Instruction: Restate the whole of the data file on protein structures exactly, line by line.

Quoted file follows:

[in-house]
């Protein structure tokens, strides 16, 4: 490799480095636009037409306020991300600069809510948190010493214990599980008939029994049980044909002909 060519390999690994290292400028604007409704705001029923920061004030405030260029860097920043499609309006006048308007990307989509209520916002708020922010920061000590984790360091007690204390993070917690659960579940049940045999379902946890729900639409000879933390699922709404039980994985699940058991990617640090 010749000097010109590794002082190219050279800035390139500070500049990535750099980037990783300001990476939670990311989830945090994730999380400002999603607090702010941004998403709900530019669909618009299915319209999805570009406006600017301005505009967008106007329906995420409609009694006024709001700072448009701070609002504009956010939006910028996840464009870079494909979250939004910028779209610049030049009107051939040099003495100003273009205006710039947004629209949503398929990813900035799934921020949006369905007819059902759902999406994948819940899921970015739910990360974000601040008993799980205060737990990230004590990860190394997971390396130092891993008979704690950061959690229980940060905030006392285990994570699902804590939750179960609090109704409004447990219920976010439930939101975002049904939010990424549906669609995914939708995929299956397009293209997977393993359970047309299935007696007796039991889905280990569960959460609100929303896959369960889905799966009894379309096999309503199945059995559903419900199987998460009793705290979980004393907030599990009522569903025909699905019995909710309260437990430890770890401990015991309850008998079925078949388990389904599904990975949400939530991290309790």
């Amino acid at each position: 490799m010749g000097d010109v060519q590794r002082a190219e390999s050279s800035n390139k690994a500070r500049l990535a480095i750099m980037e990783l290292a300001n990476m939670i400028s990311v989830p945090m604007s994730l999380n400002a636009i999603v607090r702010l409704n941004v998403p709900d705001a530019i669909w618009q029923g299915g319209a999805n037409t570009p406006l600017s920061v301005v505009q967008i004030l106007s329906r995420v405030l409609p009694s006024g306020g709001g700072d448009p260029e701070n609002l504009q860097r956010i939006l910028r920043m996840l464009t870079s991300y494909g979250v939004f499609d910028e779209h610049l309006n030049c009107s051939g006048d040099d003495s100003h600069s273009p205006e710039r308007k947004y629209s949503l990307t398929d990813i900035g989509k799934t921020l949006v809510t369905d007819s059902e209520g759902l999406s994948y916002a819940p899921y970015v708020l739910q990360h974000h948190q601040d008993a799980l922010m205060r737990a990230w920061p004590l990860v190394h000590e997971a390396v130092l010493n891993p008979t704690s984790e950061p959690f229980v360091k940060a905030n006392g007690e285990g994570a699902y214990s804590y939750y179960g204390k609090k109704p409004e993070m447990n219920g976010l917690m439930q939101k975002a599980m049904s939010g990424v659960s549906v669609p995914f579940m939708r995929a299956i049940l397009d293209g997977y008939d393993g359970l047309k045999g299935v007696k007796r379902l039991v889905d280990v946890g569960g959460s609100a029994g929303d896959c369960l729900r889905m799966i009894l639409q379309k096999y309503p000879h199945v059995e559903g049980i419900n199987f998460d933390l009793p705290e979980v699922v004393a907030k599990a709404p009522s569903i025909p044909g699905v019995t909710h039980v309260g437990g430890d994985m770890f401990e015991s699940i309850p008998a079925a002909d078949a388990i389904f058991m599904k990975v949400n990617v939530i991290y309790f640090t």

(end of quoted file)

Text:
[in-house]
């Protein structure tokens, strides 16, 4: 490799480095636009037409306020991300600069809510948190010493214990599980008939029994049980044909002909 060519390999690994290292400028604007409704705001029923920061004030405030260029860097920043499609309006006048308007990307989509209520916002708020922010920061000590984790360091007690204390993070917690659960579940049940045999379902946890729900639409000879933390699922709404039980994985699940058991990617640090 010749000097010109590794002082190219050279800035390139500070500049990535750099980037990783300001990476939670990311989830945090994730999380400002999603607090702010941004998403709900530019669909618009299915319209999805570009406006600017301005505009967008106007329906995420409609009694006024709001700072448009701070609002504009956010939006910028996840464009870079494909979250939004910028779209610049030049009107051939040099003495100003273009205006710039947004629209949503398929990813900035799934921020949006369905007819059902759902999406994948819940899921970015739910990360974000601040008993799980205060737990990230004590990860190394997971390396130092891993008979704690950061959690229980940060905030006392285990994570699902804590939750179960609090109704409004447990219920976010439930939101975002049904939010990424549906669609995914939708995929299956397009293209997977393993359970047309299935007696007796039991889905280990569960959460609100929303896959369960889905799966009894379309096999309503199945059995559903419900199987998460009793705290979980004393907030599990009522569903025909699905019995909710309260437990430890770890401990015991309850008998079925078949388990389904599904990975949400939530991290309790």
């Amino acid at each position: 490799m010749g000097d010109v060519q590794r002082a190219e390999s050279s800035n390139k690994a500070r500049l990535a480095i750099m980037e990783l290292a300001n990476m939670i400028s990311v989830p945090m604007s994730l999380n400002a636009i999603v607090r702010l409704n941004v998403p709900d705001a530019i669909w618009q029923g299915g319209a999805n037409t570009p406006l600017s920061v301005v505009q967008i004030l106007s329906r995420v405030l409609p009694s006024g306020g709001g700072d448009p260029e701070n609002l504009q860097r956010i939006l910028r920043m996840l464009t870079s991300y494909g979250v939004f499609d910028e779209h610049l309006n030049c009107s051939g006048d040099d003495s100003h600069s273009p205006e710039r308007k947004y629209s949503l990307t398929d990813i900035g989509k799934t921020l949006v809510t369905d007819s059902e209520g759902l999406s994948y916002a819940p899921y970015v708020l739910q990360h974000h948190q601040d008993a799980l922010m205060r737990a990230w920061p004590l990860v190394h000590e997971a390396v130092l010493n891993p008979t704690s984790e950061p959690f229980v360091k940060a905030n006392g007690e285990g994570a699902y214990s804590y939750y179960g204390k609090k109704p409004e993070m447990n219920g976010l917690m439930q939101k975002a599980m049904s939010g990424v659960s549906v669609p995914f579940m939708r995929a299956i049940l397009d293209g997977y008939d393993g359970l047309k045999g299935v007696k007796r379902l039991v889905d280990v946890g569960g959460s609100a029994g929303d896959c369960l729900r889905m799966i009894l639409q379309k096999y309503p000879h199945v059995e559903g049980i419900n199987f998460d933390l009793p705290e979980v699922v004393a907030k599990a709404p009522s569903i025909p044909g699905v019995t909710h039980v309260g437990g430890d994985m770890f401990e015991s699940i309850p008998a079925a002909d078949a388990i389904f058991m599904k990975v949400n990617v939530i991290y309790f640090t």